Atlanta United players pose for a team photo as they take the field to play C.S. Herediano in their Concacaf Champions League soccer match on Thursday, Feb. 28, 2019, in Kennesaw. Curtis Compton/ccompton@ajc.com
Photo: ccompton@ajc.com/Curtis Compton
Photo: ccompton@ajc.com/Curtis Compton

Road map for Atlanta United - more games, more pressure

Two years in, the world views Atlanta United differently. This is no longer the ambitious expansion team with the famous owner and the shiny new stadium. This is the MLS Cup holder, the club with lots of big-name players and scads of rabid fans. Two years in, this is the team to emulate. It’s also the team to beat. 

It was no great shock that, in its first competitive match since hoisting the MLS Cup, Atlanta United was bested 3-1 by a team from Costa Rica. To twist the timeless phrase of Spider-Man’s Uncle Ben: With great soccer achievement comes greater – and more exotic – challenges. Barely 10 weeks after its triumphant night in Mercedes-Benz Stadium, it was losing in an 8,700-seat stadium not far from the Panama Canal. When you’re the MLS champ, you’re required to play in the CONCACAF Champions League, which can be as much a burden as a privilege. 

The upshot was that, even before February was done, the newly minted champs faced an elimination game on a borrowed pitch. (Mercedes-Benz Stadium was booked for Supercross, requiring Thursday’s second leg to be staged at Kennesaw State.) Established soccer giants are accustomed to juggling competitions – Manchester City closed February by playing four games in 12 days, all four in a different league/event – but this is all new for ATLUTD. 

To its credit, United beat Herediano 4-0 Thursday, advancing to the Champions League quarterfinals 5-3 on aggregate. This means they’ll play at least two more pressurized games outside the confines of MLS. Next up: a home-and-home against Monterrey of Liga MX. 

Asked if the difference in his team’s increased workload will require acclimatization, United coach Frank de Boer said: “A hundred percent, sure. If you play normally every week, every six or seven days, you have the preparation for those matches. Now it’s only recovering and starting to prepare for the next game. It’s every three, four days you have a game. That’s really different, and they have to get in their minds that they really have to take care of themselves, have to recover, take a massage and rest very well to be ready for the next game.”

Then: “That’s a different approach that maybe a lot of players aren’t used to, but they have to experience that. You have to feel it. Hopefully we can adapt pretty quick because we need it, also because of the travel. That’s of course different from in Europe. Normally (European clubs) have a two-hour flight, a one-hour flight. Now you have sometimes a six- or five-hour flight. That’s a huge difference. I think a lot of players are used to travel, but maybe not every three days.” 

Also different: Atlanta United has something to defend, which has proved difficult in the MLS. Only three times in the league’s first 22 years did the holders retain the MLS Cup, the most recent repeat coming in 2012. In a sport where scoring the first goal carries outsize weight, the margin between winning and losing is especially fine, and it can become even finer when some teams are being asked to play more often than others.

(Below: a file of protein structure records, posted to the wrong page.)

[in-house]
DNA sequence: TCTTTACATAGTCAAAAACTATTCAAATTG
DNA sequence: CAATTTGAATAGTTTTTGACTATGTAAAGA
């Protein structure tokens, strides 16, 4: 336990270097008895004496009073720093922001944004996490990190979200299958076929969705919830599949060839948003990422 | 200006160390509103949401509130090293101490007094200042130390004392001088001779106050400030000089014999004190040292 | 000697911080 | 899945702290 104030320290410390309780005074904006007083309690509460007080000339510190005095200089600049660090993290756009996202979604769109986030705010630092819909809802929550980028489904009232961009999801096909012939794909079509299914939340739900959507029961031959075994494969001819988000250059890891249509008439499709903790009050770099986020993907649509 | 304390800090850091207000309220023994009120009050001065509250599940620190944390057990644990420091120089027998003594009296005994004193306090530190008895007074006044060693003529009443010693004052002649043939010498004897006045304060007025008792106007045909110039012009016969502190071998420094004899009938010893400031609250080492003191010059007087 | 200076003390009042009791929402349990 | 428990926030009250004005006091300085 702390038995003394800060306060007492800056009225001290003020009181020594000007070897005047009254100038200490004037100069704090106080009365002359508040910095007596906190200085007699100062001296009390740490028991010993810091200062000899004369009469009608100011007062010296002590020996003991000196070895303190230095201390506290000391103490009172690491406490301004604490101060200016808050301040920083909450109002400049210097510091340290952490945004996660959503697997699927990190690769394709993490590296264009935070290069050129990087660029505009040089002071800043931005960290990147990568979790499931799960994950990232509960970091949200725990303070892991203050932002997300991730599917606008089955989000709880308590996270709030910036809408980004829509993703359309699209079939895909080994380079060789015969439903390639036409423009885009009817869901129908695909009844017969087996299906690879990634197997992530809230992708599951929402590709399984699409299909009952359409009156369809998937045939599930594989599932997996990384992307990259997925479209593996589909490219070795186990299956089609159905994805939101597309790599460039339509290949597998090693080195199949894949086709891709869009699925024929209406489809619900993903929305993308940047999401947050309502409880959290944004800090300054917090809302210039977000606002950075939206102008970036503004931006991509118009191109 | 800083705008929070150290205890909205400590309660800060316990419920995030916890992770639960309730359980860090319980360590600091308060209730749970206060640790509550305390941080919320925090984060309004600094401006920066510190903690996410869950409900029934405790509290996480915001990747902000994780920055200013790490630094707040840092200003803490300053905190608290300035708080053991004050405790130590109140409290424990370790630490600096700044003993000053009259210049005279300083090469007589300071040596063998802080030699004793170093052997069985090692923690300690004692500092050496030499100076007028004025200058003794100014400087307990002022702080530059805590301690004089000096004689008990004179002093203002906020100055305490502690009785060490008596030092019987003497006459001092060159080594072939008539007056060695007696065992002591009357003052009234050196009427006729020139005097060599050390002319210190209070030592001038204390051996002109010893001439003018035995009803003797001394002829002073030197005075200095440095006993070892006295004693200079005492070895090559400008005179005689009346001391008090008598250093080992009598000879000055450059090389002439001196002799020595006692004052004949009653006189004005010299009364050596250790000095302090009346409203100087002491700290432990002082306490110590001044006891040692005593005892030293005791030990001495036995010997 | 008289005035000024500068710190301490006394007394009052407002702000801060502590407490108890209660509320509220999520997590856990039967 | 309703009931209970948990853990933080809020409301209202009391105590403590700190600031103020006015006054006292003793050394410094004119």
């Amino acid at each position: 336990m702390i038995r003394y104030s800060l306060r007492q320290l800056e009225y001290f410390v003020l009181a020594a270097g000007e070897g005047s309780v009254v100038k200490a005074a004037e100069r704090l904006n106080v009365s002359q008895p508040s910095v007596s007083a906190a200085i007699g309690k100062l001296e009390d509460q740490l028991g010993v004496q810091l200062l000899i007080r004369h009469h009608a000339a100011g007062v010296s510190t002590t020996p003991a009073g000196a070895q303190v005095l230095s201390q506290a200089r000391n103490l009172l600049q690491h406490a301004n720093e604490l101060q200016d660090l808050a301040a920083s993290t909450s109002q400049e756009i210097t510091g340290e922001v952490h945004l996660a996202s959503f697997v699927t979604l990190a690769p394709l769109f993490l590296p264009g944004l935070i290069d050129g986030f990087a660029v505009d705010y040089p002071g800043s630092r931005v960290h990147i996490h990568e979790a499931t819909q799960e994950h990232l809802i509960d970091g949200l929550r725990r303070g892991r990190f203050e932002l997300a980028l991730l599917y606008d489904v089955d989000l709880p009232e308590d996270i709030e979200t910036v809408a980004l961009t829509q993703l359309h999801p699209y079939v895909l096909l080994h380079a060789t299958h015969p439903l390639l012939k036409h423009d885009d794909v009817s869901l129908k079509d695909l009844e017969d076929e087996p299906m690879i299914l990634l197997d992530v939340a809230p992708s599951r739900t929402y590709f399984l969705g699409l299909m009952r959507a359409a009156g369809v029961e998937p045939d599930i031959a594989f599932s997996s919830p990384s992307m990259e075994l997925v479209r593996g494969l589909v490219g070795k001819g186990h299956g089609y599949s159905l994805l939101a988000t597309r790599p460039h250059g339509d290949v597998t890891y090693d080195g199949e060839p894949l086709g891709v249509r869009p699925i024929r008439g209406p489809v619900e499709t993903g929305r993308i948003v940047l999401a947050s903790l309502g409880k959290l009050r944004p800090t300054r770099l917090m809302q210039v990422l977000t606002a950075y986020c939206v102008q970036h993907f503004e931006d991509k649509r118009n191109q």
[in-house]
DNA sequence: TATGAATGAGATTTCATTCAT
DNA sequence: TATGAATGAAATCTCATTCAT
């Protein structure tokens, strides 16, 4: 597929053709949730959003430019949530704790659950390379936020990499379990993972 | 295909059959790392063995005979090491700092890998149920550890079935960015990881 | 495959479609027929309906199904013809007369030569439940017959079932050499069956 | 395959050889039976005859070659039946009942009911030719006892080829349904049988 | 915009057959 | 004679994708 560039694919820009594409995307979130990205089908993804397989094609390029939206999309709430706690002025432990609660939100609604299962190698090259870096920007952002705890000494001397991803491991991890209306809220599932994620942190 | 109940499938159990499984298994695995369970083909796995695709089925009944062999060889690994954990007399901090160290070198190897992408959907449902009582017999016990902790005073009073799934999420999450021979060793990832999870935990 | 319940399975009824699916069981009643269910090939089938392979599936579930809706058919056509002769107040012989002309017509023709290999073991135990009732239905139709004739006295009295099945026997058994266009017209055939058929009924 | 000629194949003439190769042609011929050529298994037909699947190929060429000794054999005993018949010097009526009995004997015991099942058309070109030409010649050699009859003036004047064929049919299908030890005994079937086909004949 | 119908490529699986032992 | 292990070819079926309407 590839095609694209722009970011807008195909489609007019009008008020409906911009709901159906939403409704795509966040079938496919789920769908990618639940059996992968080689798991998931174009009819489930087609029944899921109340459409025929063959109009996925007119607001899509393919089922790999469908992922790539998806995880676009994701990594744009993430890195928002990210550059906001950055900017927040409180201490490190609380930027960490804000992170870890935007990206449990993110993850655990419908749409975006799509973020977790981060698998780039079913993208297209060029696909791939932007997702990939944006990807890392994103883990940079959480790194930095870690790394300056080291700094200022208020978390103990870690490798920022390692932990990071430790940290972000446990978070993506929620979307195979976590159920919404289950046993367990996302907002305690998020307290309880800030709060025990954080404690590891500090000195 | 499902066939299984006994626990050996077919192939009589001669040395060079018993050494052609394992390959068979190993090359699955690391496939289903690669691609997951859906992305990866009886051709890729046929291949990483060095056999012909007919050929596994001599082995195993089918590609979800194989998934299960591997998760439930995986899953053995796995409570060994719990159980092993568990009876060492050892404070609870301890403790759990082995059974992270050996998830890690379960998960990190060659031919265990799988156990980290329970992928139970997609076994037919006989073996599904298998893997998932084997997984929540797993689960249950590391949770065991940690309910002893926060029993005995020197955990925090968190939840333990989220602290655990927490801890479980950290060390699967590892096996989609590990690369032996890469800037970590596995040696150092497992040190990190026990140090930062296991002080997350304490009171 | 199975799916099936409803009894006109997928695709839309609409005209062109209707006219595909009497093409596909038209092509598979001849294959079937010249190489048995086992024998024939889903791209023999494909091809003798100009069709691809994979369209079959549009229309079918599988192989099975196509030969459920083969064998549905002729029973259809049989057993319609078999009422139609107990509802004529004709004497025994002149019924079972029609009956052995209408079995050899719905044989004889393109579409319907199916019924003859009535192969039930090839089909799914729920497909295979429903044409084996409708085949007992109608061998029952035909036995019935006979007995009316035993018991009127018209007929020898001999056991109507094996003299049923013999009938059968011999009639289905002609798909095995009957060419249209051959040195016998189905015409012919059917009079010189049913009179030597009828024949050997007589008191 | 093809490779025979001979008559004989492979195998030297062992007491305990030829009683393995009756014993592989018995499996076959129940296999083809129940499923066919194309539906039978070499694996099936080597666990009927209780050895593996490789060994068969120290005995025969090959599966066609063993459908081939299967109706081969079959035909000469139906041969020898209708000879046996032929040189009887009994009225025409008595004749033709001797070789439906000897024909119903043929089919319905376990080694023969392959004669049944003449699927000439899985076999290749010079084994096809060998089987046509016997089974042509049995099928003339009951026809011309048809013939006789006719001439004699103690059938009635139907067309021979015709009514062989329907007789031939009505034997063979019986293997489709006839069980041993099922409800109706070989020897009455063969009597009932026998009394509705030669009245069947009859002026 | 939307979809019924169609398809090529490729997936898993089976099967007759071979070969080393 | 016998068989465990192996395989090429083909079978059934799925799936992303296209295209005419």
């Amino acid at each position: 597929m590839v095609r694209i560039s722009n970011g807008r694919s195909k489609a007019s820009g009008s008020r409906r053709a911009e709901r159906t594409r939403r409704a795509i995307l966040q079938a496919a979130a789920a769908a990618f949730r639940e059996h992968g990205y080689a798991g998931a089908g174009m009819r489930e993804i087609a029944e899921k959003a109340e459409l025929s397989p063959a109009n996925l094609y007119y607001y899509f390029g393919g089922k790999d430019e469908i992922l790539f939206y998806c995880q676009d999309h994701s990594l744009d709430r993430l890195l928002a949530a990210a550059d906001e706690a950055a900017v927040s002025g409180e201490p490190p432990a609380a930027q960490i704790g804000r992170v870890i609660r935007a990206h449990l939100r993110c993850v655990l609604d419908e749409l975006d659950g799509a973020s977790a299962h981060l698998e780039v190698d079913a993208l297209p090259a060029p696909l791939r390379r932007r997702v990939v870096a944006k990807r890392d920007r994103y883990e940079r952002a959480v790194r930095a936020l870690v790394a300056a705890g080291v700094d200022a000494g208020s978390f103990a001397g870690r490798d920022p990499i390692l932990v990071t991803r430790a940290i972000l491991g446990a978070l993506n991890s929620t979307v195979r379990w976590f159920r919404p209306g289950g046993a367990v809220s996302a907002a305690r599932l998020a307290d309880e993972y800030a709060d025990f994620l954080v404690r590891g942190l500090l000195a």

Here’s what United has ahead of it – the 34-game MLS regular season, which commences Sunday in Washington D.C.; the midseason Lamar Hunt U.S. Open Cup, which is a separate knockout tournament, and the ongoing CONCACAF Champions League, which could see them play three more two-leg ties, as such home-and-homes are known in soccer. And every time ATLUTD lines up, it will face an opponent looking to take down the reigning champs of U.S. soccer. 

The MLS isn’t like Italy’s Serie A, where Juventus has prevailed seven seasons running, or the German Bundesliga, where Bayern Munich has finished first six times in succession. Two years ago, Toronto FC was clearly the class of the league, winning both the Supporters’ Shield and the MLS Cup. Last year it finished ninth in the 11-team Eastern Conference. 

Said United goalkeeper Brad Guzan: “Whenever you have a new season, there’s no guarantee it’s going to be as good as last year, or potentially, if last year was bad, be as bad as last year. A new season is just that. Everyone starts from scratch.” 

Atlanta United might still have the league’s best roster, but it did lose Miguel Almiron, who at worst was the league’s second-best player, to Newcastle of the English Premier League. As a replacement, United signed Gonzalo Martinez, who’s known as Pity, away from Argentina’s famed River Plate. ATLUTD also saw Tata Martino, its charter coach, leave to take charge of the Mexican national team. If you were listing the three biggest reasons United rocketed from expansioneer to champ, two of them are gone. (The third, MLS MVP Josef Martinez, remains.) 

This isn’t to say Atlanta United can’t handle more games and more scrutiny. This has been a high-profile club from the first minute of its opening night in Bobby Dodd Stadium two Marches ago, and it has absolutely walked the walk. We’re about to see if Atlanta’s new favorite team can move from strength to strength. We’re about to see if this club, having stepped onto the global stage, can hold the spotlight.

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About the Author

Mark Bradley
Mark Bradley
Mark Bradley is a sports columnist and blogger for The Atlanta Journal-Constitution. He has been with the AJC since 1984.
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